I always thought movies and TV shows exaggerated pregnancy hormones. “Get out of my f@#$*&^ car!” Katherine Heigl’s pregnant character tells Seth Rogan’s character as they’re driving down the road in the movie Knocked Up. There’s no way it’s this extreme, I thought as I watched years before I became pregnant.
As it turns out, it wasn’t that off base. I’ve experienced this same type of rage while pregnant and in the months following. And that’s not the only emotion I’ve felt. Sadness, irritability, and thankfully, happiness too—these are just some of the ups and downs that together have made pregnancy and postpartum one wild ride.
During my first pregnancy, I felt a lot of anger. I don’t know if it was the testosterone running through my body since I was having a boy or what, but I remember feeling unjustified rage over things that didn’t really matter. The worst incident had to be when I insisted my husband take us back home on our way to a BBQ. Why was I so hell-bent on getting back to the house? Well, I couldn’t bear being seen with him in his current outfit. I mean, who wears a winter sweater with flip-flops and a dirty baseball cap? As we were driving there, I told him if he didn’t turn the car around and return home to change clothes, I would open the door and tuck and roll. TUCK AND ROLL, I shrieked.
Who was that person?
I thought for sure I would feel like myself again once the baby came, but it took several months before everything leveled out—and I credit my exercise routine with FIT4MOM for helping me get my sanity back. It was during the postpartum period that I had what my mommy friends and I now refer to as my “silhouette moment.” I was thrilled when I saw a local silhouette artist was coming to my favorite consignment shop and immediately signed up my baby. Many of my friends had silhouettes of their children done at Disneyland, but we didn’t have any plans to go there until kids were older. This seemed like the perfect opportunity.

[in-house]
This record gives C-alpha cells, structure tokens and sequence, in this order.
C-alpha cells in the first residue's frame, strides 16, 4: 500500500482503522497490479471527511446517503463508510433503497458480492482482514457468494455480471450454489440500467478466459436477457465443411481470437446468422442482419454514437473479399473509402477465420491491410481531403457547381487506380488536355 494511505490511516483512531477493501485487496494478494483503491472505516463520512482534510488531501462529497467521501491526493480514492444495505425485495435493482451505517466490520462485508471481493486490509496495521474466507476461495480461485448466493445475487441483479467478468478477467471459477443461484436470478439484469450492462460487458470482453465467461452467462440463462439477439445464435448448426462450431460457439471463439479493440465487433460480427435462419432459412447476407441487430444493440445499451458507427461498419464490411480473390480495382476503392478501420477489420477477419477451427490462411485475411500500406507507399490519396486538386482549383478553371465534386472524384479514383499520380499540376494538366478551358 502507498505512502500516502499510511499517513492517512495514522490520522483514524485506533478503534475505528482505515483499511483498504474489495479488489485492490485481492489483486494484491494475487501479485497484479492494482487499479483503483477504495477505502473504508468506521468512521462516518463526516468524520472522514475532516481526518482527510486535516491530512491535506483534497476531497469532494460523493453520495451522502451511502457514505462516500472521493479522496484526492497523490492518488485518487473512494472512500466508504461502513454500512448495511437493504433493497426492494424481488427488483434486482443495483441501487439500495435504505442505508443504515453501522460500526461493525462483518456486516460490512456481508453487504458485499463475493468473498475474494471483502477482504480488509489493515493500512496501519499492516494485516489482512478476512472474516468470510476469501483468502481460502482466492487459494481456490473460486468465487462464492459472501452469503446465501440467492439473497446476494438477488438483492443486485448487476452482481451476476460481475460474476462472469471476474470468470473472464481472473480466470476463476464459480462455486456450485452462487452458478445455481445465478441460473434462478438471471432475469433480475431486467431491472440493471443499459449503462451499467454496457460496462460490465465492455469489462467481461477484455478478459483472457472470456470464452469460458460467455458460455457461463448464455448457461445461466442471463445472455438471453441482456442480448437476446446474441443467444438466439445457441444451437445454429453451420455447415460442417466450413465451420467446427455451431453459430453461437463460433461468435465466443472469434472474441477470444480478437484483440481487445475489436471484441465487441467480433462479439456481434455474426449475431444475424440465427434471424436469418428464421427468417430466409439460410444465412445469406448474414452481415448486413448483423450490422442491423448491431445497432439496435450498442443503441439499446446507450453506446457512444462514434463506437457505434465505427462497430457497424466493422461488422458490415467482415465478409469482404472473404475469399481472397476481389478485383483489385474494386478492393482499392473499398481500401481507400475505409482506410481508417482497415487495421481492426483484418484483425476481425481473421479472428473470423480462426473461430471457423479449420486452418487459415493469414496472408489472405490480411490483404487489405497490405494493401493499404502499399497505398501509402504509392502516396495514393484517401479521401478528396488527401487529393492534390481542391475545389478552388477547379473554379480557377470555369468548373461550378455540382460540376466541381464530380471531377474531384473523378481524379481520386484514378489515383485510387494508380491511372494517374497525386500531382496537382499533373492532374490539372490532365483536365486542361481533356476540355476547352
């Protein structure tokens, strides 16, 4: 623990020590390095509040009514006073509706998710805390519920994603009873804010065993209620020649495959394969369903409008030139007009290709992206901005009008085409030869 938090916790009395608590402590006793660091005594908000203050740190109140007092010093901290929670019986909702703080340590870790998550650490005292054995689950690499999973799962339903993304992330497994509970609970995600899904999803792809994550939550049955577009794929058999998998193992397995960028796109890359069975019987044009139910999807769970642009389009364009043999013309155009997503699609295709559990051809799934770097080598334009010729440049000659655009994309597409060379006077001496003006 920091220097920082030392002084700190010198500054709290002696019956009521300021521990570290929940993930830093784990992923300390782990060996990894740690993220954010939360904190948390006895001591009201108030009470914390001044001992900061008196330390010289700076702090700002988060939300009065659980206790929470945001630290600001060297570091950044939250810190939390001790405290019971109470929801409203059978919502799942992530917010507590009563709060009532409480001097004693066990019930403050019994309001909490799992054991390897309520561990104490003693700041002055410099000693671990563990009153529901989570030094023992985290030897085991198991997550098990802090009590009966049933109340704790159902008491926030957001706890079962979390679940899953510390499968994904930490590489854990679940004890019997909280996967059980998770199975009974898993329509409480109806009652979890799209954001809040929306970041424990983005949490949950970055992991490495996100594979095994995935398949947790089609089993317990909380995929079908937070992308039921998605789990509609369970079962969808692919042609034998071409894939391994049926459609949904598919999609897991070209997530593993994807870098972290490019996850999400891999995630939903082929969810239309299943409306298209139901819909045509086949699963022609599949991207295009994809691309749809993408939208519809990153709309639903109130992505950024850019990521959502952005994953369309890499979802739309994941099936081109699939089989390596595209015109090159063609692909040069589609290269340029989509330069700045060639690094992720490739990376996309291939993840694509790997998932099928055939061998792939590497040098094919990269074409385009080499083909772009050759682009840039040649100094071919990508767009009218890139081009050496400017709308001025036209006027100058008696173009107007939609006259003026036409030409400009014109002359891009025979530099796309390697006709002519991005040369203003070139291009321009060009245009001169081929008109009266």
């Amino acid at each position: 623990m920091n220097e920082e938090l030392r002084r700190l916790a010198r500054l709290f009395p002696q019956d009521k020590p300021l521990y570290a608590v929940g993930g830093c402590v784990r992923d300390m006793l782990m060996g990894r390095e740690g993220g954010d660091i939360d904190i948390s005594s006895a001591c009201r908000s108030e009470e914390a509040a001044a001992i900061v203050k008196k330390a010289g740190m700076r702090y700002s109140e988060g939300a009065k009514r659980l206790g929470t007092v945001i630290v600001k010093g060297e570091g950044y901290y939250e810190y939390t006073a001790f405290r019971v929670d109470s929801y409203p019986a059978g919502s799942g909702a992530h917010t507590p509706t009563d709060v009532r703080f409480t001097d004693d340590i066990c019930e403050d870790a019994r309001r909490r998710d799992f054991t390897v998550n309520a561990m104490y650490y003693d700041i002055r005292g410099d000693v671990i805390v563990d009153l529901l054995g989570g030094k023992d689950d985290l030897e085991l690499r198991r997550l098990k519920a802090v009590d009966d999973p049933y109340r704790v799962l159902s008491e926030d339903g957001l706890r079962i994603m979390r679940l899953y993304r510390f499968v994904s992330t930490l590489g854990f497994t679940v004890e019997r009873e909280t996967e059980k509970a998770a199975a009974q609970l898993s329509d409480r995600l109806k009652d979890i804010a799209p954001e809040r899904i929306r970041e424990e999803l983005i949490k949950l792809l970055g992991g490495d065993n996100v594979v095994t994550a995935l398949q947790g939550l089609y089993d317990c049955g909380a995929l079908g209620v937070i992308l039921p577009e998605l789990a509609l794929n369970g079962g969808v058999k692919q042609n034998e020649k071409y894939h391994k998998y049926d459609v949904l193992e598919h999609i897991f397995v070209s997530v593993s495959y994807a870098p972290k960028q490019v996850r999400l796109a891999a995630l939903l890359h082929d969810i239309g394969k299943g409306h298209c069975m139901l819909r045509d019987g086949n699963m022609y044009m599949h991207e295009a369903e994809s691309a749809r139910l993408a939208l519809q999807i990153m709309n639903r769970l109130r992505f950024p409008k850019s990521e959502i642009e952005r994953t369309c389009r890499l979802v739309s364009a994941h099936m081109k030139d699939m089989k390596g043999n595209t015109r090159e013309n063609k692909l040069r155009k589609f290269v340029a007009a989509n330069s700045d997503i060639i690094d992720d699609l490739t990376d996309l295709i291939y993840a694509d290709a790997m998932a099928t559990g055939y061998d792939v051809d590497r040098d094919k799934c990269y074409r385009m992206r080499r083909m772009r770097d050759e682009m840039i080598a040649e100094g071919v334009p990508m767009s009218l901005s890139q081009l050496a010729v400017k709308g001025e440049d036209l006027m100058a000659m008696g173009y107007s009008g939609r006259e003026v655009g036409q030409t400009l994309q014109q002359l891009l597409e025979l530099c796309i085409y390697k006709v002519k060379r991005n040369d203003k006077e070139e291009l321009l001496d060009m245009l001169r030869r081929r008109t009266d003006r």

After making my baby sit patiently for the artist to cut out his likeness on black silhouette paper, she told me there was a flaw in the original so she was going to give me the copy, which was a mirror image. Apparently, I misunderstood because I thought she was saying I was going to get an extra one, since one was flawed.
“No, you have to pay for that one if you want two,” she told me.
“But you just said it’s flawed, so why can’t I have it? Won’t you just be throwing it away?” I asked.
“Oh no, I’ll use this for advertising,” she told me.
Frustrated, I walked out of the store. As I was buckling my son in his car seat, I decided that wasn’t acceptable. I marched back in there, guns blazing, and firmly told the woman that I would be taking the other silhouette for free because she did not have permission to use an image of MY son for advertising. We went back and forth, and the exchange became heated. Sure, I was arguing against her using a solid black cutout of my son’s profile, which was virtually unidentifiable. But he has one freaking cute profile. Have you seen his button nose?
In the end, the artist ripped up the silhouette and threw it in the trash, and I dropped to my knees to pick out each tiny piece. I was then escorted out of the store as I felt the judging eyes of several moms waiting their children’s turn.
“I’m going!” I said with my baby in my arms as the manager swiftly shooed me out.
I’ve never felt so crazy before in my life.
Fast forward to more than a year later, and here I am, pregnant again. This time, it’s not rage I feel primarily. Most days it’s sadness. Logically, I can tell you that I have more than enough reasons to be very happy; nonetheless, I have a cloud overhead that I can’t seem to shake.
The tears also come more easily with this pregnancy—maybe because of the additional estrogen due to this baby being a girl. On a recent trip to the store, I just about lost it after having to ask three different employees to help me bring a mattress to the front.
“My cart is full, I have a toddler, I’m very pregnant, and I have to pee,” I explained after they said no. Not one minute later, my raspberries rolled out of the container onto the floor, and my eyes immediately welled up with tears.
That’s when a woman, bless her heart, swooped in and said she would not only go get the mattress for me, but she would also get me a new container of raspberries. When she met me at the front with both, she gave me a hug and told me everything would be okay.
This woman saved me that day.
While it can be easy to make light of these situations, particularly after they’re over, the truth is postpartum anxiety and depression is real and can be debilitating for some women. It’s something we rarely talk about but should. If my hormones don’t level out for me after this baby like they did last time, I plan to discuss a treatment plan with my doctor that involves more than exercise. There is no reason to feel shame about that, and if you’re in this boat too, I encourage you to do the same.
And mamas, let’s save the judgment. Instead, let’s be the woman who hugs the mother she sees struggling in the store or wherever she may be. Who knows? Some day you may have your own silhouette moment or feel the urge to tuck and roll, but know that there is a village of mothers who are here to catch you when you fall.